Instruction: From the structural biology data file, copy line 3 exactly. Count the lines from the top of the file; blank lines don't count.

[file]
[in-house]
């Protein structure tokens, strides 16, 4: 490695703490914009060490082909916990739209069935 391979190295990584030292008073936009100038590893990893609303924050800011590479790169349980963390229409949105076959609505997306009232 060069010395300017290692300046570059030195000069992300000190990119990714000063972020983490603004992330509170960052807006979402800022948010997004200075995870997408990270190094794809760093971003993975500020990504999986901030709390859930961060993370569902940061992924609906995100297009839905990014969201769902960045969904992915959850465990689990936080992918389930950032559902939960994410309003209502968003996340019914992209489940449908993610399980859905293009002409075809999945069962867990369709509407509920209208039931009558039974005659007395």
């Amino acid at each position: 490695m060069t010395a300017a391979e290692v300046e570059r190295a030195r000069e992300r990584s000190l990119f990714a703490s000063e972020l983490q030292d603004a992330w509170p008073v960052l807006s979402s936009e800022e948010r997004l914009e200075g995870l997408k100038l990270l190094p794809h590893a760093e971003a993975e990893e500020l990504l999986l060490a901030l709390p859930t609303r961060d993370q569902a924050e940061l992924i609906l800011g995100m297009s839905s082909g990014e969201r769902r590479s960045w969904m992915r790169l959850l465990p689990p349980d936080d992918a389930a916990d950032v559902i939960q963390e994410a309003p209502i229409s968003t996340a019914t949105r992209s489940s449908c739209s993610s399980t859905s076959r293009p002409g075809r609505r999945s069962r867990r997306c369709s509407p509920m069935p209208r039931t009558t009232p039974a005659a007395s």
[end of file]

């Amino acid at each position: 490695m060069t010395a300017a391979e290692v300046e570059r190295a030195r000069e992300r990584s000190l990119f990714a703490s000063e972020l983490q030292d603004a992330w509170p008073v960052l807006s979402s936009e800022e948010r997004l914009e200075g995870l997408k100038l990270l190094p794809h590893a760093e971003a993975e990893e500020l990504l999986l060490a901030l709390p859930t609303r961060d993370q569902a924050e940061l992924i609906l800011g995100m297009s839905s082909g990014e969201r769902r590479s960045w969904m992915r790169l959850l465990p689990p349980d936080d992918a389930a916990d950032v559902i939960q963390e994410a309003p209502i229409s968003t996340a019914t949105r992209s489940s449908c739209s993610s399980t859905s076959r293009p002409g075809r609505r999945s069962r867990r997306c369709s509407p509920m069935p209208r039931t009558t009232p039974a005659a007395s």